The World Health Organization (WHO) lists 583 confirmed H5N1 cases with 344 deaths since 2003, for a CFR of 59%. Palese contended, as he has previously in other forums, that this ratio is too high, because only severe cases are being counted.
"Only hospital cases are counted. People who are asymptomatically infected are not being counted," he said. "The unfortunate WHO estimate is very high."
Flu researchers have sought to detect unreported and asymptomatic H5N1 cases by looking for H5N1 antibodies in the blood of people with potential past exposures to the virus. Palese said that in 10 studies with at least 500 subjects each, the infection rates ranged from 0.2% to 5.6%. If one assumes a 2% infection rate for people who are exposed to the virus but don't have recognized cases, "the case-fatality with H5N1 really is much lower than what the WHO tries to say," he asserted.
Osterholm replied, "You can't have your own facts, and you've been constantly putting your own facts on this." He said that in 13 studies that met the WHO criteria for H5N1 serology, only 26 of 5,533 subjects were positive for H5N1 antibodies, for a rate of 0.469%.
"But none of this is critical, because if this virus was 20 times less virulent than it is now, it would still be worse than [the] 1918 [pandemic flu virus]," he added. "The data are clear and compelling. It'd still be the worst flu pandemic in history."
"I'm not saying anything other than what's published in the literature," replied Palese.
Ferrets on trial
Participants also disagreed about the reliability of ferrets as models of flu effects in humans. Virologist Vincent Racaniello, PhD, a professor of microbiology and immunology at Columbia University's College of Physicians and Surgeons, said that when he began studying viral pathogenesis under Albert Sabin and other eminent experts, "The first thing they said was when you study viruses in animals, don't think you'll learn much about what happens in humans."
Casadevall agreed that transmissibility in ferrets doesn't necessarily predict transmissibility in humans, but he said it was "striking" that so many flu experts view ferrets as a suitable model for studying human flu.
The NSABB contacted many flu experts from around the world, and with few exceptions, they said the ferret model "is a reasonable estimate of what might happen," said Osterholm. Moreover, Fouchier himself, when he discussed his study at a European meeting last September, ended his talk saying, "'This is now a very dangerous virus,'" Osterholm added.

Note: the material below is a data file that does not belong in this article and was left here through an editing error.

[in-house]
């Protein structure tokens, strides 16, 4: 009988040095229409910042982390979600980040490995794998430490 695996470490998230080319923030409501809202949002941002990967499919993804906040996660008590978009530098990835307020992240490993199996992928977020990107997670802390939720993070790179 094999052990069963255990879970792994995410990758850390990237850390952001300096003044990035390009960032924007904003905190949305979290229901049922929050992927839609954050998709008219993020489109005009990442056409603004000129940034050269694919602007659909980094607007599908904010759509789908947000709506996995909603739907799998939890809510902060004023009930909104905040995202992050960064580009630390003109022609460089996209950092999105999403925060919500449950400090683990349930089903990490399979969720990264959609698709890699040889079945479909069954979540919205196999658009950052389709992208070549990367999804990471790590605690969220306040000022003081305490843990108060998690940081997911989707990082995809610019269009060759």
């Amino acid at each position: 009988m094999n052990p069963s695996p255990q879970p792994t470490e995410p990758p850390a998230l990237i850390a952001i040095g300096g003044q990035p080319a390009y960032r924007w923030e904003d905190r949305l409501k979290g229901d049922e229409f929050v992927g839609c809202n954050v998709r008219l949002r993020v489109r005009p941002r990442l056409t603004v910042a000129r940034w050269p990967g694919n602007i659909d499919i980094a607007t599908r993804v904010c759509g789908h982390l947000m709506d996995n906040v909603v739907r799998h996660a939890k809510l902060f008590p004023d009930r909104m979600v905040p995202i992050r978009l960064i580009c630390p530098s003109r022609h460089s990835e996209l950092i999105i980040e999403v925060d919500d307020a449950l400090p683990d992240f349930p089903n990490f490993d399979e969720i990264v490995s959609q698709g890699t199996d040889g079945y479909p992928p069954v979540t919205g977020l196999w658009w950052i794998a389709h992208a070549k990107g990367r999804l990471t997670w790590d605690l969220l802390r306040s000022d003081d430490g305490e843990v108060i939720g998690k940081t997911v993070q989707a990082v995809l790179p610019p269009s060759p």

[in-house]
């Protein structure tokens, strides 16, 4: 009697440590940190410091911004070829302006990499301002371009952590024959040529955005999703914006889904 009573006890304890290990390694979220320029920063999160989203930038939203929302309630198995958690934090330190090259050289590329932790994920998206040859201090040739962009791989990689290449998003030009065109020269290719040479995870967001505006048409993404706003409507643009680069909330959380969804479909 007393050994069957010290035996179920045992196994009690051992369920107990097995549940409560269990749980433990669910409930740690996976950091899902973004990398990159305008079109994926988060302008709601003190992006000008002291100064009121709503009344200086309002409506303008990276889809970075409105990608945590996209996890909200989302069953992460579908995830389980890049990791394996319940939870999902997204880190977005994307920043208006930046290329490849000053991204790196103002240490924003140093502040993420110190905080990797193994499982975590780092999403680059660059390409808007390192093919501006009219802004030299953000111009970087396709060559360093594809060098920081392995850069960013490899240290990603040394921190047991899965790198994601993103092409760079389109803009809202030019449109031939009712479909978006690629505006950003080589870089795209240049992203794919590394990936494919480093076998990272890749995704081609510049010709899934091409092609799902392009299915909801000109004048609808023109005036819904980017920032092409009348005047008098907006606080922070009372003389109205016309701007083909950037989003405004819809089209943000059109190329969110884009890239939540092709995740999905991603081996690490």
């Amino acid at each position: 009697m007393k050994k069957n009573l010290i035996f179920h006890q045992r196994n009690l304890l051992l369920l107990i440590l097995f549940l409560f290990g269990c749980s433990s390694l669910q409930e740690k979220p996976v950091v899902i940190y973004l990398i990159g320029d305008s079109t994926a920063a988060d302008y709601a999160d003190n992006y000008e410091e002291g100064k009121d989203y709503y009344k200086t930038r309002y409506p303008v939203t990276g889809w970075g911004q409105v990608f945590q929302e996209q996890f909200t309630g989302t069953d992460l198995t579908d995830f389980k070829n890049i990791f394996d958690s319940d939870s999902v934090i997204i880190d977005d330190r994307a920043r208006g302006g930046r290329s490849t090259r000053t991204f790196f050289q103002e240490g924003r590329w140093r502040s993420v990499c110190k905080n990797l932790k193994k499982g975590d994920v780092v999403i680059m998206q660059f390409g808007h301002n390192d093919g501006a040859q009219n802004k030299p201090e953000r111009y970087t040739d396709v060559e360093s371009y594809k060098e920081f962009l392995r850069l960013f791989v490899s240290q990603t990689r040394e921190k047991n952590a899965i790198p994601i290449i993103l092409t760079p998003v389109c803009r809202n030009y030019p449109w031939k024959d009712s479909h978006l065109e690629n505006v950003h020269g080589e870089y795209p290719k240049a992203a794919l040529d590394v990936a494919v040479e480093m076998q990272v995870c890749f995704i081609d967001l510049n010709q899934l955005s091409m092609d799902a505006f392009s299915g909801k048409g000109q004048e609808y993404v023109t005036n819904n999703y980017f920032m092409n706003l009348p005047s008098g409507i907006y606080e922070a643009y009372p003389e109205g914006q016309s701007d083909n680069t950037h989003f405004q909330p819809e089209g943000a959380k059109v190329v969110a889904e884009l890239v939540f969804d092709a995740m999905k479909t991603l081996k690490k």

Laurie Garrett, PhD, senior fellow for global health at the Council on Foreign Relations, commented, "The public health asset argument is that these experiments provide predictive value to help public health and identify genetic changes that should be monitored. If the ferret is useless, with no predictive value, then I do not understand why the experiment was ever done."
Palese responded, "In fact the ferret is much too sensitive as an animal model, so I think an animal model is just that, an animal model, and not predictive."
In other exchanges about how dangerous the mutant H5N1 viruses might be, Osterholm contrasted H5N1 with smallpox.
"I would not like to see smallpox get out of a BSL-4 [biosafety level 4, the highest level] lab, but it wouldn't be overly concerning" in view of the vaccine and other countermeasures available, he said. He noted that the WHO had a quick-response plan to contain an incipient flu pandemic, but the 2009 pandemic showed its futility. "Once [flu] is out, it's gone, it's a worldwide issue," he said.
Palese responded, "I'm shocked to hear that you wouldn't be concerned if smallpox got out. Two hundred million people died [of smallpox] in the 20th century, 500 for H5N1. H5N1 virus is so much less dangerous from what we know than smallpox."
Casadevall defended Osterholm's position, commenting, "We have a smallpox vaccine, and there's a long period of incubation." The last outbreak in Europe was stopped with a quick vaccination campaign, he added.
Some of the discussion focused on the potential benefits of the H5N1 studies and full publication of the details. Garrett questioned the benefits, saying, "One of the other great arguments in favor of public health benefits is that they tell us what we should watch for in nature. . . . Nothing could be further from the truth. Most of the viral samples of H5 are fragmentary, and there's no routine capacity, especially in developing countries."
In response to an assertion from Osterholm that both the risks and benefits of research must be carefully weighed, Racaniello said, "For much of science you can't do a risk-benefit analysis. If you think you can, you're wrong." He pointed to the 1950s discovery of restriction enzymes used by E coli to cut up the genes of viruses. The discovery drew little notice at the time, but eventually it turned out to be a key to the biotechnology revolution, he said.
Questions about governmental role